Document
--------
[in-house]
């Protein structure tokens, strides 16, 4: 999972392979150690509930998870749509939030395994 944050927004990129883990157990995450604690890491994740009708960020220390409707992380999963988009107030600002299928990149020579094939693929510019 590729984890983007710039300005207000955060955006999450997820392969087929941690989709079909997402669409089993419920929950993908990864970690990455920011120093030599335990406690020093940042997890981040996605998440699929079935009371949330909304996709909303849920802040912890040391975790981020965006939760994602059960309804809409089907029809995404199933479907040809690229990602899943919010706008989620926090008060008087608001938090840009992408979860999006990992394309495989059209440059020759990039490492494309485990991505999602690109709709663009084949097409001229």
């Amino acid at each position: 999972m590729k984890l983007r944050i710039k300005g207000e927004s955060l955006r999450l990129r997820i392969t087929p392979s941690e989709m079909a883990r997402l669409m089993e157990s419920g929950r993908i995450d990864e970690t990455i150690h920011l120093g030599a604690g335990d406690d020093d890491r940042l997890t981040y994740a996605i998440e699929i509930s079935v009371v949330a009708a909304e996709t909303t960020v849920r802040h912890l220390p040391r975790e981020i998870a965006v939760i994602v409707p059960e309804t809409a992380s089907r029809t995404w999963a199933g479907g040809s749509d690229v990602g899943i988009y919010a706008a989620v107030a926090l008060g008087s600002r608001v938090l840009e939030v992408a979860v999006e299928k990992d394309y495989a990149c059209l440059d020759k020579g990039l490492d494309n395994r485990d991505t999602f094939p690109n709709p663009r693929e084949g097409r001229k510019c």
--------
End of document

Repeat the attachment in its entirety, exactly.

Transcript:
[in-house]
């Protein structure tokens, strides 16, 4: 999972392979150690509930998870749509939030395994 944050927004990129883990157990995450604690890491994740009708960020220390409707992380999963988009107030600002299928990149020579094939693929510019 590729984890983007710039300005207000955060955006999450997820392969087929941690989709079909997402669409089993419920929950993908990864970690990455920011120093030599335990406690020093940042997890981040996605998440699929079935009371949330909304996709909303849920802040912890040391975790981020965006939760994602059960309804809409089907029809995404199933479907040809690229990602899943919010706008989620926090008060008087608001938090840009992408979860999006990992394309495989059209440059020759990039490492494309485990991505999602690109709709663009084949097409001229």
């Amino acid at each position: 999972m590729k984890l983007r944050i710039k300005g207000e927004s955060l955006r999450l990129r997820i392969t087929p392979s941690e989709m079909a883990r997402l669409m089993e157990s419920g929950r993908i995450d990864e970690t990455i150690h920011l120093g030599a604690g335990d406690d020093d890491r940042l997890t981040y994740a996605i998440e699929i509930s079935v009371v949330a009708a909304e996709t909303t960020v849920r802040h912890l220390p040391r975790e981020i998870a965006v939760i994602v409707p059960e309804t809409a992380s089907r029809t995404w999963a199933g479907g040809s749509d690229v990602g899943i988009y919010a706008a989620v107030a926090l008060g008087s600002r608001v938090l840009e939030v992408a979860v999006e299928k990992d394309y495989a990149c059209l440059d020759k020579g990039l490492d494309n395994r485990d991505t999602f094939p690109n709709p663009r693929e084949g097409r001229k510019c």